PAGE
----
As Delhi government is planning to announce a plan for regularising 917 colonies, we look at what regularisation actually means and how people forced to live a life of drudgery in these unauthorised would stand to gain from it...
Like most residents of the 917 unauthorised colonies which are being regularised, Mohan Singh, a resident of Ali Vihar in South Delhi, is confused as to what the notification would actually mean. His colony already has cemented roads and power supply, but no water or sewerage connection yet.
“The plot size is generally 25 or 50 square yards and the lanes are only 10 to 15 feet wide which makes it difficult for vehicles to enter. So many people park on the main roads outside, while some have even their own parking on the ground floor.”
With the colony not having any green areas for children to play in or open space for school or health facility, and half the community hall already being used for a food programme, qualitatively the life of the residents is not expected to improve much, he admits.
In fact, while politicians in Delhi have made their crores by dealing in properties in such colonies, most now do not even live in them. With vertical growth and increase in population, these colonies now suffer from frequent squabbles and fights over parking and water as also acute traffic congestion.
The only glimmer of hope which regularisation provides to the likes of Mr.Singh is of assured water and sewerage supply and an end to the uncertainty over the status of the colony.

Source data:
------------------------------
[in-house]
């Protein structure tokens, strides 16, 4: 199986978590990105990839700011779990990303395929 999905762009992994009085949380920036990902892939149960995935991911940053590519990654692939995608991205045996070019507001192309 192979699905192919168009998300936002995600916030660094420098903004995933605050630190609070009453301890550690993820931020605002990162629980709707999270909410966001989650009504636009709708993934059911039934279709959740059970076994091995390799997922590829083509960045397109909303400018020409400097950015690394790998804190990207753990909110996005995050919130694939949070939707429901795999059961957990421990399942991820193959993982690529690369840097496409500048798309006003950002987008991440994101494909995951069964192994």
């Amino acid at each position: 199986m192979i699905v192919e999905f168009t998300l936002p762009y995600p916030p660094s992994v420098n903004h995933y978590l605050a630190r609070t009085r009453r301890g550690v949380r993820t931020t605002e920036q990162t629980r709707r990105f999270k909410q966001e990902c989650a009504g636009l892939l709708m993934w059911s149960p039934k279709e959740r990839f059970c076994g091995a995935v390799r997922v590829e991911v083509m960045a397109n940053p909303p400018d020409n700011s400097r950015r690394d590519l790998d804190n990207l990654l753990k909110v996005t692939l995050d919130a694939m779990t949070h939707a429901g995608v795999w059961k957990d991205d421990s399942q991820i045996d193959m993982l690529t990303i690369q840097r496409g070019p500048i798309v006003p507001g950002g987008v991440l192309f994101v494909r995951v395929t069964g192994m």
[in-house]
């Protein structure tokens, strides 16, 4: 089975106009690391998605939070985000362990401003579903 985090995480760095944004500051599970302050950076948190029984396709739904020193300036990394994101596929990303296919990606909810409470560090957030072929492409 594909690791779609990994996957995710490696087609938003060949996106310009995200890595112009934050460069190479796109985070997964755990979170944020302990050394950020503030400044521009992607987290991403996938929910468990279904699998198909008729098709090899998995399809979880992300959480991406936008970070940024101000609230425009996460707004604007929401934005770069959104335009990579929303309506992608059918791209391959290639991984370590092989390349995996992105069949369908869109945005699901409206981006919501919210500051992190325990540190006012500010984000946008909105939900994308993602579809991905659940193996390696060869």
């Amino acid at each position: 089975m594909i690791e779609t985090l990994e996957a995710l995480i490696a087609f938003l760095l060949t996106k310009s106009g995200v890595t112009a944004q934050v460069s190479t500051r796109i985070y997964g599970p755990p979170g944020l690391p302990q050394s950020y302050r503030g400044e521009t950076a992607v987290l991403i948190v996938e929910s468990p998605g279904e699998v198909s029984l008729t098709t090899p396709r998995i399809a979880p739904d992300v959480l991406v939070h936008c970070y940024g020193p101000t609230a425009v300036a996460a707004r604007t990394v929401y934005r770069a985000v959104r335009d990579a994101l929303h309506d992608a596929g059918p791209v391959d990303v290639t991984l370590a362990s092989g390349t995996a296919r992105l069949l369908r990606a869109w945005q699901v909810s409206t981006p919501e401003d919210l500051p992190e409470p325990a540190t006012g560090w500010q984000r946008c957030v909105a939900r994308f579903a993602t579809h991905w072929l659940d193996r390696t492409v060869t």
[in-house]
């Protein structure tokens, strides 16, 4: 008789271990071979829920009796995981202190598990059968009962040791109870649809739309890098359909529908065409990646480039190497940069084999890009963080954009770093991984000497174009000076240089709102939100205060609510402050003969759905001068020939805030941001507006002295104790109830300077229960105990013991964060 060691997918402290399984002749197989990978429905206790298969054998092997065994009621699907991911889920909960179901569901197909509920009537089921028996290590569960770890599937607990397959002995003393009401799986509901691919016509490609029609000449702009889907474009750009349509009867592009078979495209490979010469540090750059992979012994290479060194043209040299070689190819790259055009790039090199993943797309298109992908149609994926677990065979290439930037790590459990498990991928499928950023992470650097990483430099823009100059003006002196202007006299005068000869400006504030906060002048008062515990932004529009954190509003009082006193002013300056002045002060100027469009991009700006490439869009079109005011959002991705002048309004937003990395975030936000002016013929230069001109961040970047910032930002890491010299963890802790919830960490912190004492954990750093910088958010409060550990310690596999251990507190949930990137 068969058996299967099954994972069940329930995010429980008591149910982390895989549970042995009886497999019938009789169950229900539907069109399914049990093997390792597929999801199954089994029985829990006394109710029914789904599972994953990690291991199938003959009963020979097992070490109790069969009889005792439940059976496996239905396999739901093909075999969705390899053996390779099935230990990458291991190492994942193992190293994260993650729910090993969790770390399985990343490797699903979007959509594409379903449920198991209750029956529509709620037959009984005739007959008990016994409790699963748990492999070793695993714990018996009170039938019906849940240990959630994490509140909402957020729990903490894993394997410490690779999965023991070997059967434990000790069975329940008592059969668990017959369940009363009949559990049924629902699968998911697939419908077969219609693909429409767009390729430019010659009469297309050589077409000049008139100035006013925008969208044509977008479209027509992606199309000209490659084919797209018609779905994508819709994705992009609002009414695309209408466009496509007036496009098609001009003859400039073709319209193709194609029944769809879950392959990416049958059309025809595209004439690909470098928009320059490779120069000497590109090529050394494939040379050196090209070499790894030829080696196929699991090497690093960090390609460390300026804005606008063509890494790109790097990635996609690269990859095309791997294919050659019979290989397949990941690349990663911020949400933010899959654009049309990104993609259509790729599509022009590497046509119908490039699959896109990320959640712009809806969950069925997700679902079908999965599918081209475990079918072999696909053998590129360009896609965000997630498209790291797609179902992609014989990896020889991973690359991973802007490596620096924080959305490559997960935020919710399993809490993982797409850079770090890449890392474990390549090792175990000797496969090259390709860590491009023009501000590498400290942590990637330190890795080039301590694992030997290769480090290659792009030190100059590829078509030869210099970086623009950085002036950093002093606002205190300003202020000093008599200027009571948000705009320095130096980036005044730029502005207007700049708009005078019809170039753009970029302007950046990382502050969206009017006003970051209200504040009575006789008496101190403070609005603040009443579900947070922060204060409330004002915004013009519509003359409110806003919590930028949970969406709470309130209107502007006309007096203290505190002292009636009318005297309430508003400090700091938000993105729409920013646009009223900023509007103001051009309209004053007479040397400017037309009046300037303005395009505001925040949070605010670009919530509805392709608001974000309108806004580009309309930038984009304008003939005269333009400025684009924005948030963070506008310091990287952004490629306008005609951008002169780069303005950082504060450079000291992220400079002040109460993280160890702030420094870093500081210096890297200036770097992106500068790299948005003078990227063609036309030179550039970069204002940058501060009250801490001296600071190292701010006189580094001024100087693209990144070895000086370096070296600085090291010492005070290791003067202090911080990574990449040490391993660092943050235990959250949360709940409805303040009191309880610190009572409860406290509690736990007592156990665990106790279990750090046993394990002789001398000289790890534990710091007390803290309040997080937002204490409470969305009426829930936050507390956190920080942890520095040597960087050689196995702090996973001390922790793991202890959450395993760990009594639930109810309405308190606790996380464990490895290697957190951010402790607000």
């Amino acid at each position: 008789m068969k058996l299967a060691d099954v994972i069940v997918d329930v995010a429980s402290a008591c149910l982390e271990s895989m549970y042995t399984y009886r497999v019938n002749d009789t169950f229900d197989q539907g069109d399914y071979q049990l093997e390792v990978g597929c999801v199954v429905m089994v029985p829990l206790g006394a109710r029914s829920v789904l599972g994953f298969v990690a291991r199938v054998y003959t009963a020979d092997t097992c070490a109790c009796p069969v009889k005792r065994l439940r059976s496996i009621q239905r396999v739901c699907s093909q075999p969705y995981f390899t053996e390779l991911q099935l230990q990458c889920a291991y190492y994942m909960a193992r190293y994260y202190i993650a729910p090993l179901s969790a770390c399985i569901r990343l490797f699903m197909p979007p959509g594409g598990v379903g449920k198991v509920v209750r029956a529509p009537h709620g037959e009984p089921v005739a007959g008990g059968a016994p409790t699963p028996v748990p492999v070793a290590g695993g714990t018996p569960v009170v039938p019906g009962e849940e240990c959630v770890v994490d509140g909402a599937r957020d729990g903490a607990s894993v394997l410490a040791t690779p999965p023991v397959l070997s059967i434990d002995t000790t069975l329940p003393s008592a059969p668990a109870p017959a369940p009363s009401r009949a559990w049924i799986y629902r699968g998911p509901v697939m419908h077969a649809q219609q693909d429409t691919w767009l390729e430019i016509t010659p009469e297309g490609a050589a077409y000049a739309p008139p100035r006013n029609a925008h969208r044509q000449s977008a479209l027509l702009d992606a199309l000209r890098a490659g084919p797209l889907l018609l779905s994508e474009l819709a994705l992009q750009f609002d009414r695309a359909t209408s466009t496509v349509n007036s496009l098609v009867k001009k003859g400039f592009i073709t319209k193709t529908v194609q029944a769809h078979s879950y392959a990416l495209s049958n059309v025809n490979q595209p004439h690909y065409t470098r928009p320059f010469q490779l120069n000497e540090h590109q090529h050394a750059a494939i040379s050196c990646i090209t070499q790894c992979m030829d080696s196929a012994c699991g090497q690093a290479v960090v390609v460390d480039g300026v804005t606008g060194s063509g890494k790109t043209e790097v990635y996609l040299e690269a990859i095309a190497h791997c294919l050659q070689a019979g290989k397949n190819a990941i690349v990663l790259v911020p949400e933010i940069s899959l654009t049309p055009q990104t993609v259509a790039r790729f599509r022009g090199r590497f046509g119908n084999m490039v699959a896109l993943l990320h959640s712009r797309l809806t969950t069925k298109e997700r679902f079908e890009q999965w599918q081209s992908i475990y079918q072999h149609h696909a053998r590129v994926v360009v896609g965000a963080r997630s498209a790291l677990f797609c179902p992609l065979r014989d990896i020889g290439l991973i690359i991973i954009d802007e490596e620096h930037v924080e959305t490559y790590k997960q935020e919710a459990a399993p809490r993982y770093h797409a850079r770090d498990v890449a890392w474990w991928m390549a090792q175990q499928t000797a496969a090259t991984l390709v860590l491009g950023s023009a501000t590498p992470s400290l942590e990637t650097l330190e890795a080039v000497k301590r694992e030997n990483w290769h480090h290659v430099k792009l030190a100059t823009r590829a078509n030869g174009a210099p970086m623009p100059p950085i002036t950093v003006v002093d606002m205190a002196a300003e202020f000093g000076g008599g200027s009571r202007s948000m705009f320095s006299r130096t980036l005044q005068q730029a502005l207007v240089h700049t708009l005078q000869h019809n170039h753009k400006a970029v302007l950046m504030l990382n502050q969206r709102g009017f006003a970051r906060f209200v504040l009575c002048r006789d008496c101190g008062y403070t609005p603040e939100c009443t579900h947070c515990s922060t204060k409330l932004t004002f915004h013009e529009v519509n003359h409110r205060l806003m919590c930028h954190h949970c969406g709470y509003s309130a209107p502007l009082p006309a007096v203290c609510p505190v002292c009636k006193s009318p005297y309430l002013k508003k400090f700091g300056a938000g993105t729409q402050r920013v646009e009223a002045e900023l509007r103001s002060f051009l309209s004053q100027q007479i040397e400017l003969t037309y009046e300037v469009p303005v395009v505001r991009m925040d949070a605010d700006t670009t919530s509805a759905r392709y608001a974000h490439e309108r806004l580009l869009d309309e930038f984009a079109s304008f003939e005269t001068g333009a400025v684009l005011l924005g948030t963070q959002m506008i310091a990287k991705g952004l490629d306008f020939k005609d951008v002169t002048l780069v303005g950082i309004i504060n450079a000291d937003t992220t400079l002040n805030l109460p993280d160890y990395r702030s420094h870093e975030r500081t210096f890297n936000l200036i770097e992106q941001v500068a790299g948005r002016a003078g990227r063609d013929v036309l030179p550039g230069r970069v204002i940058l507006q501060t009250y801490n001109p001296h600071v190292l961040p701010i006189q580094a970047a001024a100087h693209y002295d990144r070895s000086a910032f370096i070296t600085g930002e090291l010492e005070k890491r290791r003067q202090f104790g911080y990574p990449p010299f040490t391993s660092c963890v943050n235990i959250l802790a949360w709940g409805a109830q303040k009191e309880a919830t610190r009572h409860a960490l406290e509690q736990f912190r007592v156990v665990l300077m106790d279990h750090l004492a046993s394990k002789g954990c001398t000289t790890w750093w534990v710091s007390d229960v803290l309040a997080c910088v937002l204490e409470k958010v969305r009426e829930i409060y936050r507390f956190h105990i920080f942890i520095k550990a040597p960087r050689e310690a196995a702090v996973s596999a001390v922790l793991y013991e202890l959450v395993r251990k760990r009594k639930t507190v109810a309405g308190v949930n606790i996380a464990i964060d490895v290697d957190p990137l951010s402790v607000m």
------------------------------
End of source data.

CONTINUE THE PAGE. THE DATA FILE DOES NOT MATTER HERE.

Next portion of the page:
Yes, the property rates are also expected to go up following regularisation. This also means more purchasing power in the hands of the residents.
Chief Minister Sheila Dikshit insists that a lot of hard work has gone into paving the path for regularisation of these colonies. For her it was important to provide a life of certainty to the residents of these colonies as also those which have come up on government land and are next in line to be regularised.
Her logic is simple: “These colonies have been around for many years, the people have spent their hard earned money on the housing and it is impractical to even think of removing them. So might as well regularise them, provide the people with all basic civic amenities and remove the uncertainty of demolition and sealing from their lives.”
Ms. Dikshit insists that in a fortnight she would announce a plan for regularising the 47 colonies that have come up on land belonging to the Archaeological Survey of India and 157 that have come up on Ridge and forest land.
Though the guidelines for regularisation had specified that colonies violating the Ancient Monuments and Archaeological Sites and Remains Act, 1958, or coming up on notified areas or reserved forest areas will not be considered for regularisation, the Delhi Government wants all of them regularised.
It also relaxed the norms for regularisation which stated that colonies must have been in existence as per the aerial survey of March 31, 2002, and should have possessed built up area of 50 per cent by March 31, 2007, by including a clause permitting mere existence by 2007 to be enough for regularisation.
Changing the goal post, the Urban Development Department has gone ahead and evaluated the 1,639 colonies on the basis of a 2008-09 survey by the Municipal Corporation of Delhi. The opposition BJP insists this is in gross violation of the guidelines.
Ms. Dikshit insisted that this time the Delhi Government has worked meticulously to ensure that legal wrangles did not come in the way of regularisation.